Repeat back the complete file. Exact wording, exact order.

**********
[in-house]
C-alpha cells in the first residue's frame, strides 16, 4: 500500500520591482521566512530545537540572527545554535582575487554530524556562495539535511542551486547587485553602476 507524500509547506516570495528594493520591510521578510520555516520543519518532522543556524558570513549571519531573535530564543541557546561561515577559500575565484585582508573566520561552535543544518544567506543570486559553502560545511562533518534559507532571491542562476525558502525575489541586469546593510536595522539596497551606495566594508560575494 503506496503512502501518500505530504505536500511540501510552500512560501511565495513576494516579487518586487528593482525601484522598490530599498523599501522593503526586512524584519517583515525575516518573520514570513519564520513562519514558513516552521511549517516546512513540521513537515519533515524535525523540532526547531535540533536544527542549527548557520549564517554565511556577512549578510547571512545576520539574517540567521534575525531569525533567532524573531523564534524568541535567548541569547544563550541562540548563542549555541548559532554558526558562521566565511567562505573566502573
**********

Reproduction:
[in-house]
C-alpha cells in the first residue's frame, strides 16, 4: 500500500520591482521566512530545537540572527545554535582575487554530524556562495539535511542551486547587485553602476 507524500509547506516570495528594493520591510521578510520555516520543519518532522543556524558570513549571519531573535530564543541557546561561515577559500575565484585582508573566520561552535543544518544567506543570486559553502560545511562533518534559507532571491542562476525558502525575489541586469546593510536595522539596497551606495566594508560575494 503506496503512502501518500505530504505536500511540501510552500512560501511565495513576494516579487518586487528593482525601484522598490530599498523599501522593503526586512524584519517583515525575516518573520514570513519564520513562519514558513516552521511549517516546512513540521513537515519533515524535525523540532526547531535540533536544527542549527548557520549564517554565511556577512549578510547571512545576520539574517540567521534575525531569525533567532524573531523564534524568541535567548541569547544563550541562540548563542549555541548559532554558526558562521566565511567562505573566502573